NH pilots take to air with relief for Hurricane Sandy victims
By NANCY BEAN FOSTER Union Leader Correspondent
Mike Joswick, of Bedford, and his son Ryan load up Joswick's plane with supplies and clothing for victims of Hurricane Sandy in New York. (NANCY BEAN FOSTER PHOTO)
NASHUA - What started as one plane loaded with supplies for the storm-ravaged coastline of New York and New Jersey caught the attention of amateur pilots from across the Granite State. On Saturday, 10 planes flew out of Nashua and Newport packed with donations for victims of Hurricane Sandy.
Last week, before a nor'easter blew into town, pilot Jim Murphy of Brookline put out a call for donations of diapers and baby wipes, items that were desperately needed in parts of New York and New Jersey that suffered devastating floods, fires, and power outages stemming from the hurricane that slammed into the area late last month. In less than a day, Murphy had more supplies than his small Mooney airplane could carry, so he turned to a relief organization run by folks in aviation called Aerobridge.org. The group connected him with fellow New Hampshire pilot John Wilson, who had a larger plane, and together they ferried 600 pounds of supplies to Long Island.
Murphy said an article about the mission he and Wilson flew caught the attention of other amateur aviators who wanted to contribute their time in the air as well. On Saturday, 10 pilots from New Hampshire and Massachusetts loaded their aircraft with thousands of pounds of clothing, including warm winter jackets for kids, and flew south.
Four of those pilots, including Murphy, Mike Joswick of Bedford, John Merriman of Newport, and Todd Alvarez of Chicopee, Mass., met at the Nashua Jet hangar at Nashua Airport and began packing donations into their planes, keeping track of the weight of the bags full of supplies in order to ensure they could get, and stay, off the ground.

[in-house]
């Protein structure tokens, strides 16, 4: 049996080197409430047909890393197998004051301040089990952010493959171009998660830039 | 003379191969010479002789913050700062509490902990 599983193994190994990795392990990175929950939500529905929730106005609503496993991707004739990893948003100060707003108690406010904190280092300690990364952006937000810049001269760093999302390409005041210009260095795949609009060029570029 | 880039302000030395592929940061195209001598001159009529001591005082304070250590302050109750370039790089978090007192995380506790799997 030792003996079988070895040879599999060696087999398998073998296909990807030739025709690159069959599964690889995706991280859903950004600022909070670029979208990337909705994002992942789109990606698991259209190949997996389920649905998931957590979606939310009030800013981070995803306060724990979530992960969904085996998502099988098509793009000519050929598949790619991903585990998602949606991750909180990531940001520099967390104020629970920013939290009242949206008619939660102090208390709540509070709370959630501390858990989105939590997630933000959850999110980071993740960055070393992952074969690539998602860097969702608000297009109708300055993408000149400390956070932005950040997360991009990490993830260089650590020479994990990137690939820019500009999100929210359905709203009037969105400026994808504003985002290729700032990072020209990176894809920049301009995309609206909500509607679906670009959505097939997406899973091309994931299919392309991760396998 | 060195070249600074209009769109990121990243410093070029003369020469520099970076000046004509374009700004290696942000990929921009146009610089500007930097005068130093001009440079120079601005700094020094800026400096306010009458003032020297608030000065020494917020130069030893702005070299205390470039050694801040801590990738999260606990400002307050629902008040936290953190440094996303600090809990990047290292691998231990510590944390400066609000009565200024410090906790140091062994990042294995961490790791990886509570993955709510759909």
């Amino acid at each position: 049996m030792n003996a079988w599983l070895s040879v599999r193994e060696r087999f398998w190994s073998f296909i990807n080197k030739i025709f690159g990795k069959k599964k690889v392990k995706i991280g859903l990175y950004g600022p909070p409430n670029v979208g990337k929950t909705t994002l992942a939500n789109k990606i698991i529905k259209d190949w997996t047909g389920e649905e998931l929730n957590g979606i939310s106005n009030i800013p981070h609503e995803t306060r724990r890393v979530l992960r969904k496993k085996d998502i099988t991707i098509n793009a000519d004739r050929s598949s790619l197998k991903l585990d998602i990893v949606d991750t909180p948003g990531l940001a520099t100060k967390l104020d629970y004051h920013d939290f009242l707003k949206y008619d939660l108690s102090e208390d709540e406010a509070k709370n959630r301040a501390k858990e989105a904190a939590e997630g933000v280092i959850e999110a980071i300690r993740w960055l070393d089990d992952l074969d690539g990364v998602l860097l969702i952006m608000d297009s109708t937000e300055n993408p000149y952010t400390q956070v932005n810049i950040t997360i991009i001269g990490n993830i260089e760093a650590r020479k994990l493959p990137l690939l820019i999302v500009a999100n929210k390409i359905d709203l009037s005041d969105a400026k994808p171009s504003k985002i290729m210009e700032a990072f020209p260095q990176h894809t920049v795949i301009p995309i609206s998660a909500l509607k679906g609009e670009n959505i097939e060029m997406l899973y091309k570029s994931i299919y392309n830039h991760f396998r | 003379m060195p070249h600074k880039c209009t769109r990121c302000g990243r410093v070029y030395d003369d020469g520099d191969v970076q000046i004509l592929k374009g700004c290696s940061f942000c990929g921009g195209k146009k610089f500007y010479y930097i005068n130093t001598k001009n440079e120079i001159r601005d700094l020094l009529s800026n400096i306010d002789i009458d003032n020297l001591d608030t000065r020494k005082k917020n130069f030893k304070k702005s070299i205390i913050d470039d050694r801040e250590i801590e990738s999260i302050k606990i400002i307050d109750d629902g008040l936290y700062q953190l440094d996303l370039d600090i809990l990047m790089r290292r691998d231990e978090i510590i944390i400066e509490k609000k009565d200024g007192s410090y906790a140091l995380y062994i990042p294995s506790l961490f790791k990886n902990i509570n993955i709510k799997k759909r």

Alvarez said he was searching the Internet for a way to help people in New York and New Jersey when he came across a message about Murphy's flight.
"It was a good excuse to fly while doing something for other people," said Alvarez.
Joswick, whose son Ryan, 6, was helping to load the plane before climbing aboard as a co-pilot, said that helping those in need "seemed like the least we could do."
Emails and a phone call alerted Merriman to the effort, and though he was aware that flights were taking place, he said there needed to be someone to organize the effort, and that's where Murphy came in.
"Jim did the organizing for this and made it easy for us," said Merriman.
Volunteers with trucks met the pilots at the Farmingdale Airport on Long Island ready to unload the cargo and get it to the people who need it, said Murphy.
"They've got it pretty well oiled down there," he said.